A survey of aquatic lignicolous fungi in the area about Blacksburg, Virginia

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Virginia Polytechnic Institute

A survey of the literature reveals little information concerning the aquatic fungi associated with submerged wood debris. During the past fifteen years several mycologists have studied such lignicolous fungi, but their efforts have been confined almost entirely to marine and brackish waters. It was thought that a study of similar organisms from fresh water would make a significant addition to our knowledge of aquatic fungi. This study involves the collection, identification, and description of freshwater lignicolous fungi from the area about Blacksburg, Virginia.

To collect the fungi, sterilized panels of pine and poplar were submerged at six aquatic sites £or fifteen days or more. After submergence the wood was incubated in sterile moisture chambers and then examined with a dissecting microscope. Specimens of fungi found on the wood-surface were mounted and studied under high power.

All of the collections are described in this paper, including those that could not be identified. Generic description have been adapted. Descriptions of species have been adapted and modified from the literature when they have seemed adequate, otherwise they are the author's own. Reproductive structures are illustrated. A key to the identified fungi is provided.

The following fungi were identified and described: Dematiaceae - Alternaria sp., Bisporomyces chlamydosporis, Cacumisporium sp., Dictyosporium elegans, Dictyosporium sp., Gonytrichum macrocladum, Humicola sp., Leptographium sp., Monotospora megalospora, Piricauda sp., Septonema hormiscium, S. secedens, Sporidesmium caespitulosum, S. anglicum, Sporoschisma saccardoi, Trichocladium opacum; Moniliaceae - Arthrobotrys sp., Clathrosphaerina zalewski, Fusarium solani, Helicomyces roseus, Hobsonia mirabilis, Verticillium sp.; Tuberculariaceae - Bactrodesmium arnaudii; Sphaeropsidales - Aposphaeria agminalis, Asteromella sp., Coniothyrium sp., Stagonospora sp. (1), Stagonospora sp. (2); Actinomycetes - Nocardia sp.; Pyrenomycetes - Nectria sp. Two unidentified Dematiaceae and ten unidentified Pyrenomycetes were also collected and described.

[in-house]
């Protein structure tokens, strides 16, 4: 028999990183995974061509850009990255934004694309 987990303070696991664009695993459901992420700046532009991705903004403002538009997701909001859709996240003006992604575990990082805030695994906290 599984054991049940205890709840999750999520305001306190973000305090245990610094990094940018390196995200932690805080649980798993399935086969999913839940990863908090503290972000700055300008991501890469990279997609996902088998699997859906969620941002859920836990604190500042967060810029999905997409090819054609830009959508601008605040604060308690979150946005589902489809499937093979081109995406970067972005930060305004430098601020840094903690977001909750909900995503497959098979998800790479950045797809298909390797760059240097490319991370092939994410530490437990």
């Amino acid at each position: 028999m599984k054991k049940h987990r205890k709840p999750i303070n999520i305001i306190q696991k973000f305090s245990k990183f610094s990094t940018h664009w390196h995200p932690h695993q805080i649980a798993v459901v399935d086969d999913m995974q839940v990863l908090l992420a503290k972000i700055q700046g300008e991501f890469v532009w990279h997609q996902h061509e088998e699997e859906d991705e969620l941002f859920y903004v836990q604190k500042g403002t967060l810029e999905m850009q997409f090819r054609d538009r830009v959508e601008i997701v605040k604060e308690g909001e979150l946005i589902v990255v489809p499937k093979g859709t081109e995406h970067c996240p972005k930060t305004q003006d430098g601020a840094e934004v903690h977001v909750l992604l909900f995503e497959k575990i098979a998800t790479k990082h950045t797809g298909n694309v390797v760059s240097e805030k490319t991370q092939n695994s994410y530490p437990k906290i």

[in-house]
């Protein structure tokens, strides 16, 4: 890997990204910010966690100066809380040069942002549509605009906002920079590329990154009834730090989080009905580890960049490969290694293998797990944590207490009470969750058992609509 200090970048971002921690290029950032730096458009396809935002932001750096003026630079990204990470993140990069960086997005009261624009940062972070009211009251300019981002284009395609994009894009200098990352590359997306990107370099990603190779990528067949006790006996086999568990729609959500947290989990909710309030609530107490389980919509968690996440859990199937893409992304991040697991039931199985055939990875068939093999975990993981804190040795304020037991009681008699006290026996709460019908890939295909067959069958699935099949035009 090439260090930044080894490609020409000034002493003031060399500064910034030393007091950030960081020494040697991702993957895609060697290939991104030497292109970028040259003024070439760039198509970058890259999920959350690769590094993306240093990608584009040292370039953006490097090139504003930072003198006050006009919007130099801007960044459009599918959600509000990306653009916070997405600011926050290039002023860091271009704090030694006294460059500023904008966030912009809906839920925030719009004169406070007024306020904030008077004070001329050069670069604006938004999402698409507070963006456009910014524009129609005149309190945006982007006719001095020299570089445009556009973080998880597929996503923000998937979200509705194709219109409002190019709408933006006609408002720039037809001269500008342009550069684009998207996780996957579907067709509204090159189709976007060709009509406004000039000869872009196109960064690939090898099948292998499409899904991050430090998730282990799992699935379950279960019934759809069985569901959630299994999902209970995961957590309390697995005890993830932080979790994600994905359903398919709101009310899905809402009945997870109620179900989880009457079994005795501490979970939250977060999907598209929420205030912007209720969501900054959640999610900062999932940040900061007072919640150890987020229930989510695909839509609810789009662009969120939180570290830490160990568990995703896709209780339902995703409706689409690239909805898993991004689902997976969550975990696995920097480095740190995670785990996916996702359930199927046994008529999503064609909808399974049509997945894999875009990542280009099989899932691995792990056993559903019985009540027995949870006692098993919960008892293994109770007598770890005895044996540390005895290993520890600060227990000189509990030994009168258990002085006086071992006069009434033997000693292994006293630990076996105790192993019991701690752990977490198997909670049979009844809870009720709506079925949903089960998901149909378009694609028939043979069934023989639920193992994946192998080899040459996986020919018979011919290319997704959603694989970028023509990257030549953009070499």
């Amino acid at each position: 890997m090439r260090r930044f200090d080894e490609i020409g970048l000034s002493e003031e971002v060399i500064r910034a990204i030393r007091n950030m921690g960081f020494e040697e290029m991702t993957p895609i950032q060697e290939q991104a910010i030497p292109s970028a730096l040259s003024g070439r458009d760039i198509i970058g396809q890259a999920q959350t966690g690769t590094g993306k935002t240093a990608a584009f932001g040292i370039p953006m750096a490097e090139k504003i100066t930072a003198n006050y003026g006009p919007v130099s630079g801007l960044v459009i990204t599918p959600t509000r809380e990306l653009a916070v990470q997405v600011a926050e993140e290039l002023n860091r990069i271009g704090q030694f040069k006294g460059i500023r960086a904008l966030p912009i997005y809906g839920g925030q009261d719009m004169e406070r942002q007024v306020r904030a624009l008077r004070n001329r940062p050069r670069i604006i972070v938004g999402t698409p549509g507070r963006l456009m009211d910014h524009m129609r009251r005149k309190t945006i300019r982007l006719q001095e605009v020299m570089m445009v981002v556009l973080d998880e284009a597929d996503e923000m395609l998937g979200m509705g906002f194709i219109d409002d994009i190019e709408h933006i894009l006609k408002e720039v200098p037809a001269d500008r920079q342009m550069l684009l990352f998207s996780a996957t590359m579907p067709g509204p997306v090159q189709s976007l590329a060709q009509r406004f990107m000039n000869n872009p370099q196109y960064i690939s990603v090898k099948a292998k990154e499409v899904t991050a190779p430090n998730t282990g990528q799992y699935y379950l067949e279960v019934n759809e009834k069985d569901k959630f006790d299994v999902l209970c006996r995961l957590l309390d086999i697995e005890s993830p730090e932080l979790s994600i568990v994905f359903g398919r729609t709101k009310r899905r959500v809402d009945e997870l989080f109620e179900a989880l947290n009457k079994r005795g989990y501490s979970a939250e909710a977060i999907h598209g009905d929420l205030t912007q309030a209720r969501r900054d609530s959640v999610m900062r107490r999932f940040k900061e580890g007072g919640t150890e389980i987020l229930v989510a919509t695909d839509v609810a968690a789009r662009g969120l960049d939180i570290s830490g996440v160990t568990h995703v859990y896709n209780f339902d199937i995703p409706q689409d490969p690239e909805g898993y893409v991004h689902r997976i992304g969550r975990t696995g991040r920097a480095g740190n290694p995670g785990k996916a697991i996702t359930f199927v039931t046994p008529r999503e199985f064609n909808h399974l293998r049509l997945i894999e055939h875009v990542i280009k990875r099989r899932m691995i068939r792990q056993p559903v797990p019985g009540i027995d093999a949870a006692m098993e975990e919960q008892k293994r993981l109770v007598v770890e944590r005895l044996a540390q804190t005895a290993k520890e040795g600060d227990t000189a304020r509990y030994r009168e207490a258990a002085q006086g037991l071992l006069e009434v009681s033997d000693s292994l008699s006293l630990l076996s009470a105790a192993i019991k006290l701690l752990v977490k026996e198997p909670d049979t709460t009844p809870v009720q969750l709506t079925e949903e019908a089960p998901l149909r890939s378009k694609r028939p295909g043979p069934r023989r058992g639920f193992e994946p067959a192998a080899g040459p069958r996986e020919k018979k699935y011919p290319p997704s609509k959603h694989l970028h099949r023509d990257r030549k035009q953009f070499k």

A comparison of the results of this study with the results of other investigations on aquatic fungi indicates the existence of a distinct aquatic mycoflora associated with wood. Aquatic Hyphomycetes have been extensively collected by other workers from submerged leaves and from pond and stream scum. None of the species, not even the genera, of those collections have been found in the present survey. No lignicolous Phycomycetes were found in the present survey, although aquatic Phycomycetes are known to grow on a vast array of substrates.

The fresh-water population of lignicolous fungi may be fairly distinct from that of salt water. A survey of marine fungi reveals only five fungi - Alternaria sp., Dietyosporium elegans, Humicola sp., Trichocladium sp., Coniothyrium sp., Nectria sp. - that can be considered closely related to fungi found in the present study.

This study provides some insight into the ecology of the fresh-water lignicolous fungi, although the study itself has beer, primarily taxonomic. Perhaps the most important problem now is to determine the actual habitat of these fungi. Research so far indicates only that they grow on wood and that their spores are carried in the water. Another problem is to investigate the nutrition of these organisms, to determine if they digest lignin and if they are unique in this regard.